Forests and companies that achieve certification may use the seal of the certifying organization to inform potential business partners and customers that they practice sustainable forest management and / or source materials from sustainably managed forests.
Sustainable Forest Management Certification
Standards for sustainable forest management certification may vary depending on the certifying organization but generally include:
- Maintaining forest health and productivity
- Conserving biodiversity and protecting endangered species
- Complying with laws and international treaties
- Respecting indigenous people’s rights
- Enhancing worker and local community social and economic well-being
- Documenting, monitoring, and assessing management plans and outcomes
A lot can happen between the forest and the store shelf. Chain-of-custody certification ensures that wood and other forest materials sourced from certified forests are tracked through the supply chain to the end user.
Mixed and Recycled Certifications
In order to encourage more businesses to source at least part of their forest materials through responsibly managed forests, some organizations offer a mixed certification. This allows forest products manufacturers to mix certified material with non-certified material. Generally, the non-certified material must also meet certain requirements, like it was not obtained by illegal logging.
Reclaimed wood and recycled wood fiber certifications recognize companies for reusing forest materials.
Watch the video below for a brief history of how the Forest Stewardship Council started with one business partner on board and grew to be an international organization.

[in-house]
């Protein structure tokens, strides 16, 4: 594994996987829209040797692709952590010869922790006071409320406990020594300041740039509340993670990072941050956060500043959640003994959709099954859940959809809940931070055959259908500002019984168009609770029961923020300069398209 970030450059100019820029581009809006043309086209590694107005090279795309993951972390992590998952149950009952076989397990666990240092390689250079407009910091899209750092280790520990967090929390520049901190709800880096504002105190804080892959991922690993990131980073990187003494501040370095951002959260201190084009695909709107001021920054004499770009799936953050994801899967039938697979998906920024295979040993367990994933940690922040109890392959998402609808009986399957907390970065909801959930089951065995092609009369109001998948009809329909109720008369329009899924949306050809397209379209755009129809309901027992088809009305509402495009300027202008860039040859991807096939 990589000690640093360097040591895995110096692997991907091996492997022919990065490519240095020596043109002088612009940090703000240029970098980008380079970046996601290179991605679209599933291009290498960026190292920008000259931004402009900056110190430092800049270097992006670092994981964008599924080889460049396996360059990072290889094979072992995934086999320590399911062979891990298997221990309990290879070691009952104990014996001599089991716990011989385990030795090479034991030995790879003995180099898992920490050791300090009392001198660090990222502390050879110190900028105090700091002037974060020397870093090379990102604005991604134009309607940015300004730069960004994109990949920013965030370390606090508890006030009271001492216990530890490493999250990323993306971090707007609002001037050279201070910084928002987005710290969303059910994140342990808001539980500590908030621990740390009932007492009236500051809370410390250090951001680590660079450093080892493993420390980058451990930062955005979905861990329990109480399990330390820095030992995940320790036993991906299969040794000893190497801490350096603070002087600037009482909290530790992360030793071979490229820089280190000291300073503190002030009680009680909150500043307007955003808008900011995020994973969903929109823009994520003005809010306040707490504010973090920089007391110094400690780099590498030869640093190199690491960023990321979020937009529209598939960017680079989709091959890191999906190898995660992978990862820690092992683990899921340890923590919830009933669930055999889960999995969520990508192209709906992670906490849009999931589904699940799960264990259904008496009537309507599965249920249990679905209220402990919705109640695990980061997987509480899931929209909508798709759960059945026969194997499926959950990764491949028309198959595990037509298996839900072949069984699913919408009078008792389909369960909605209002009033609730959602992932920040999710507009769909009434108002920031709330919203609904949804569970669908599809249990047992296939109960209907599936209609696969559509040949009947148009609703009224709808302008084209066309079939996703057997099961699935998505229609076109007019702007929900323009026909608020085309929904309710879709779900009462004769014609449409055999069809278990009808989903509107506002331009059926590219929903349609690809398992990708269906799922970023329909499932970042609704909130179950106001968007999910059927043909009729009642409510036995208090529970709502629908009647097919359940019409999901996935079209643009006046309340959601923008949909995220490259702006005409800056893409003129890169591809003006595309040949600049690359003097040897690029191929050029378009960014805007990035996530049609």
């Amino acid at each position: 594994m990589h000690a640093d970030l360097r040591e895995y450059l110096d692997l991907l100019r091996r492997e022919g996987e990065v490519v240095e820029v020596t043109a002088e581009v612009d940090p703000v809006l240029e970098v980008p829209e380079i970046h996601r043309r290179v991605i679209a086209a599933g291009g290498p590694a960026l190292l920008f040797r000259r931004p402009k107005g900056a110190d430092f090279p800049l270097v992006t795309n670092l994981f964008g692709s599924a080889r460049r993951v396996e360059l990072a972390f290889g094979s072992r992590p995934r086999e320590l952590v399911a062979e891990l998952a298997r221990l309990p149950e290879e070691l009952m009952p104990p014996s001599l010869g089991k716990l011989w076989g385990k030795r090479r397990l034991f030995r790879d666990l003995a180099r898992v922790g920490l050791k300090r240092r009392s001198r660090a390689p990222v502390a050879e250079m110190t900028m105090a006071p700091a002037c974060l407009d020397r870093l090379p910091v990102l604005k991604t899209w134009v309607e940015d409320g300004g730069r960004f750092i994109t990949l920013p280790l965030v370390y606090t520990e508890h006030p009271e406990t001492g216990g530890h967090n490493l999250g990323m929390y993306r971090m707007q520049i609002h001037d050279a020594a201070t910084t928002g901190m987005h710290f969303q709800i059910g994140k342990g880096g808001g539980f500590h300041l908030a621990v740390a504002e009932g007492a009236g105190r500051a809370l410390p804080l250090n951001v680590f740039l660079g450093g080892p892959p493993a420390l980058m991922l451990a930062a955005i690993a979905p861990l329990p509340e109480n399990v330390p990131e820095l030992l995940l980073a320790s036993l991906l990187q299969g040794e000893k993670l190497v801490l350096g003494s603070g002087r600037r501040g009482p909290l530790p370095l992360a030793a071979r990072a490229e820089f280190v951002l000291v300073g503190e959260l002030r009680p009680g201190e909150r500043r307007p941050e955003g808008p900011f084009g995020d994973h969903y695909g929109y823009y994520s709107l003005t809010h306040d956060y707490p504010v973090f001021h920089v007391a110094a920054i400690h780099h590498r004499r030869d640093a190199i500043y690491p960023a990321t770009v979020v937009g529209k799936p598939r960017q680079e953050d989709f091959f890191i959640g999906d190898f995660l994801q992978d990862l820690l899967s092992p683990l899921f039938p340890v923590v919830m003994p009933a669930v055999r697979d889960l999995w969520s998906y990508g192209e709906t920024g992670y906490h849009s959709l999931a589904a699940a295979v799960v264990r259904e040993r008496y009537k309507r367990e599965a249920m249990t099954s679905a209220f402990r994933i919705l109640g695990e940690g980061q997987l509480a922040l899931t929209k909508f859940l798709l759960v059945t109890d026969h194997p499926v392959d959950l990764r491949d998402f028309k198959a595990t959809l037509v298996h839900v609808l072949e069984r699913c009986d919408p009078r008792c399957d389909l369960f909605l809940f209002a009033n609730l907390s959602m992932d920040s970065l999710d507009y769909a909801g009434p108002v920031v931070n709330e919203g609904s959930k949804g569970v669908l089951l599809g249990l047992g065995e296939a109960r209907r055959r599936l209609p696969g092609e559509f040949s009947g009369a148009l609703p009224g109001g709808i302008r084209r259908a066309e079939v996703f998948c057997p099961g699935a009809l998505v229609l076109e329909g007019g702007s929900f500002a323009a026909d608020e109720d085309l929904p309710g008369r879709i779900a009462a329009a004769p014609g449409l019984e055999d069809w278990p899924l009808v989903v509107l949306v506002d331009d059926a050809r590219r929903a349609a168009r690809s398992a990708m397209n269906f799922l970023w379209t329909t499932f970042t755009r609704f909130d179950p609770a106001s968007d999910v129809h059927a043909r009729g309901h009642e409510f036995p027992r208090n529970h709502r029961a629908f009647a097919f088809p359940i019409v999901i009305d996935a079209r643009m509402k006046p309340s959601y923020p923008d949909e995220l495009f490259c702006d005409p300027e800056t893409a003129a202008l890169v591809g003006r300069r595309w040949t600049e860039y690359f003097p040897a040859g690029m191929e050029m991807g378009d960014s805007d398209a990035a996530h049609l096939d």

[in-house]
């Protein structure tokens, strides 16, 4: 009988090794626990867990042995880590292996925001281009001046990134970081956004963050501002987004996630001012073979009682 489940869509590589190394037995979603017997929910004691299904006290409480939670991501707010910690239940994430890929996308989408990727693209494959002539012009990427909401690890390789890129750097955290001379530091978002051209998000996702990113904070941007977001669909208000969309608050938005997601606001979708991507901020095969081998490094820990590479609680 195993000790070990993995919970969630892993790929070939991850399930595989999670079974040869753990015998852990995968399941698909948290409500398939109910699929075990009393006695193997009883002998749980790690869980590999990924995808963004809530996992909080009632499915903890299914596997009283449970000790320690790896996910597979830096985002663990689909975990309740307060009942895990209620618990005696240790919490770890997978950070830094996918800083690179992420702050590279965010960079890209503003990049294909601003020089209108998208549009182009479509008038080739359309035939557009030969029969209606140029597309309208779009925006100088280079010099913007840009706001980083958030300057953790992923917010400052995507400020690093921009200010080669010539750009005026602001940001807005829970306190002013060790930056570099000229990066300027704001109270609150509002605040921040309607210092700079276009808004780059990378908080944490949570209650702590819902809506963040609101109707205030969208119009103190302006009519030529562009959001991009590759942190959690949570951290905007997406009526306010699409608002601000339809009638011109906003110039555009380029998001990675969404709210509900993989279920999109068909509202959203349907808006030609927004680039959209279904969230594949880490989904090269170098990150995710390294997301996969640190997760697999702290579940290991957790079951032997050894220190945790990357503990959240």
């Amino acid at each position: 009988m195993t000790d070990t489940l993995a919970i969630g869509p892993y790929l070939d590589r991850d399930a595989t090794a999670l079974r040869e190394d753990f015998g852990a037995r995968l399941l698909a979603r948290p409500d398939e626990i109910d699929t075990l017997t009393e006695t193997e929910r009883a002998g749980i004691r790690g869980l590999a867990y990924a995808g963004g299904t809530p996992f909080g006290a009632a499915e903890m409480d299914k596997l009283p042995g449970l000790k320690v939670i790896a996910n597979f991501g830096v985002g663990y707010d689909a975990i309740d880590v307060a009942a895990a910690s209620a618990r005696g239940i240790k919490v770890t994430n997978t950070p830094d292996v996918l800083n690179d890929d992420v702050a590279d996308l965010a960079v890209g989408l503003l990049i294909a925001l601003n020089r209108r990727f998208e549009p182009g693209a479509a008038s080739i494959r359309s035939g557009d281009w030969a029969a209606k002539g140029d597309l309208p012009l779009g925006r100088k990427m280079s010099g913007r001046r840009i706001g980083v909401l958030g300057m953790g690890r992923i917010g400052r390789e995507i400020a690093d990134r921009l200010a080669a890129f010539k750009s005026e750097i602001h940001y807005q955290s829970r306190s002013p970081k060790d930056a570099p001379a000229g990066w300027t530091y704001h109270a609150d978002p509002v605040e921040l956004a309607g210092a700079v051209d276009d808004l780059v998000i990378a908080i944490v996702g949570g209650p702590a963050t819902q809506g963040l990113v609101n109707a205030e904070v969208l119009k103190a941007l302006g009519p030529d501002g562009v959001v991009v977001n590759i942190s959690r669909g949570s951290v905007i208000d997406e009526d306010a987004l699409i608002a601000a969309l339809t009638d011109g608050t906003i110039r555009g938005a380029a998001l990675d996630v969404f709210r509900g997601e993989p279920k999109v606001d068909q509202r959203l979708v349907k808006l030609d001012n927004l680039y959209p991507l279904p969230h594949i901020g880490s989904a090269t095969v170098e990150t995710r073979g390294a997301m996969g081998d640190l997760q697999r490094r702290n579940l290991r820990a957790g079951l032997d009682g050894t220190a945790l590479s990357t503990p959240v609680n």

Imagine Your Daily Life without Products Made from Wood
Stop for a moment and look around you. Now make a list of the first 10 things you see that are made from wood or another forest product.
I did this exercise while sitting in my home office writing this post. Here’s my list: house, desk, calendar, printer paper, note pad, box of facial tissue, book, picture frame, cardboard box, and a pad of sticky notes. I could have gone on but stopped at ten.
It’s unrealistic to think we will stop buying toilet paper, furniture, or items packaged in cardboard boxes but we can look for and buy products that come from responsibly managed forests.
For a global perspective on the world’s forests (past, present, and future) read State of the World’s Forests 2012 prepared by the United Nations Food and Agriculture Organization.
- Bags – Paper vs. Plastic: Environmental Impact
- Paper Facial Tissue – History and Environmental Impact
- Paper Towels – Use and Environmental Impact
- Paper vs. Cloth Table Napkins – Which are Greener?
- Forest Stewardship Council (FSC)
- Programme for the Endorsement of Forest Certification (PEFC)
- Rainforest Alliance – Our Work in Sustainable Forestry
- Sustainable Forestry Initiative (SFI)
- United Nations Food and Agriculture Organization (UNFAO) – State of the World’s Forests 2012
- USDA Forest Service – Forest Sustainability Reporting in the United States
- Wikipedia – Sustainable Forest Management
- World Wildlife Fund – Why We Need GFTN and How it Works